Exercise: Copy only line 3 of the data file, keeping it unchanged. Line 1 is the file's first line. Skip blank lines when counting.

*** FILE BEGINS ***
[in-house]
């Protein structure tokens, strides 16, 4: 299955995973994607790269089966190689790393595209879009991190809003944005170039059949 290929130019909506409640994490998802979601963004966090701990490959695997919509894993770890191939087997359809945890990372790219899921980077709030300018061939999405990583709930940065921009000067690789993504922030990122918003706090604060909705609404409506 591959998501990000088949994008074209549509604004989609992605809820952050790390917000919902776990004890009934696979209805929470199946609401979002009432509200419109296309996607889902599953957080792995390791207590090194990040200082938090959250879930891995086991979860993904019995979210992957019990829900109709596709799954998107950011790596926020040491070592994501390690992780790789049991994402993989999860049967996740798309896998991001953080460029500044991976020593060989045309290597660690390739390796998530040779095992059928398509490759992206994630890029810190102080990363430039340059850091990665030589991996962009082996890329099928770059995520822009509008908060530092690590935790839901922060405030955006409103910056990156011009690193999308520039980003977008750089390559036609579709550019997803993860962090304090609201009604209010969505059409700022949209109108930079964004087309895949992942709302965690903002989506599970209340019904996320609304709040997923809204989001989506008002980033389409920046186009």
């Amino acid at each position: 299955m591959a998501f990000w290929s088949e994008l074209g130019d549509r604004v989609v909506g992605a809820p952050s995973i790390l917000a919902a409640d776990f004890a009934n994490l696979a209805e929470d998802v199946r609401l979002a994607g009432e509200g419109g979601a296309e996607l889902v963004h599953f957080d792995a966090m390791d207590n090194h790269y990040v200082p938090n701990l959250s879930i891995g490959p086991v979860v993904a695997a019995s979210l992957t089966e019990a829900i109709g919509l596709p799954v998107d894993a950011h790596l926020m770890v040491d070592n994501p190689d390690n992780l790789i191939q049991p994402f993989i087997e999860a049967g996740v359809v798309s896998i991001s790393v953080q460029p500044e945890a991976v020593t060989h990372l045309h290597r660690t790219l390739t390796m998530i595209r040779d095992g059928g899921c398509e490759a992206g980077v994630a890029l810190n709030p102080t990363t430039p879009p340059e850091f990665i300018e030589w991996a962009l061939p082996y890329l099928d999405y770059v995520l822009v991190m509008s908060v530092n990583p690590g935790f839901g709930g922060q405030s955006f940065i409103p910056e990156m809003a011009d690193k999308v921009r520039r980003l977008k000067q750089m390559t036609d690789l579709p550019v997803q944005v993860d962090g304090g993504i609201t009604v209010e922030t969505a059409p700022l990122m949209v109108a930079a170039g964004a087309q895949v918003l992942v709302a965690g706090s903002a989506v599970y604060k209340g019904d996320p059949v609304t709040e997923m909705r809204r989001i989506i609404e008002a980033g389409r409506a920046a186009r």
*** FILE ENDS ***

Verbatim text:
């Amino acid at each position: 299955m591959a998501f990000w290929s088949e994008l074209g130019d549509r604004v989609v909506g992605a809820p952050s995973i790390l917000a919902a409640d776990f004890a009934n994490l696979a209805e929470d998802v199946r609401l979002a994607g009432e509200g419109g979601a296309e996607l889902v963004h599953f957080d792995a966090m390791d207590n090194h790269y990040v200082p938090n701990l959250s879930i891995g490959p086991v979860v993904a695997a019995s979210l992957t089966e019990a829900i109709g919509l596709p799954v998107d894993a950011h790596l926020m770890v040491d070592n994501p190689d390690n992780l790789i191939q049991p994402f993989i087997e999860a049967g996740v359809v798309s896998i991001s790393v953080q460029p500044e945890a991976v020593t060989h990372l045309h290597r660690t790219l390739t390796m998530i595209r040779d095992g059928g899921c398509e490759a992206g980077v994630a890029l810190n709030p102080t990363t430039p879009p340059e850091f990665i300018e030589w991996a962009l061939p082996y890329l099928d999405y770059v995520l822009v991190m509008s908060v530092n990583p690590g935790f839901g709930g922060q405030s955006f940065i409103p910056e990156m809003a011009d690193k999308v921009r520039r980003l977008k000067q750089m390559t036609d690789l579709p550019v997803q944005v993860d962090g304090g993504i609201t009604v209010e922030t969505a059409p700022l990122m949209v109108a930079a170039g964004a087309q895949v918003l992942v709302a965690g706090s903002a989506v599970y604060k209340g019904d996320p059949v609304t709040e997923m909705r809204r989001i989506i609404e008002a980033g389409r409506a920046a186009r």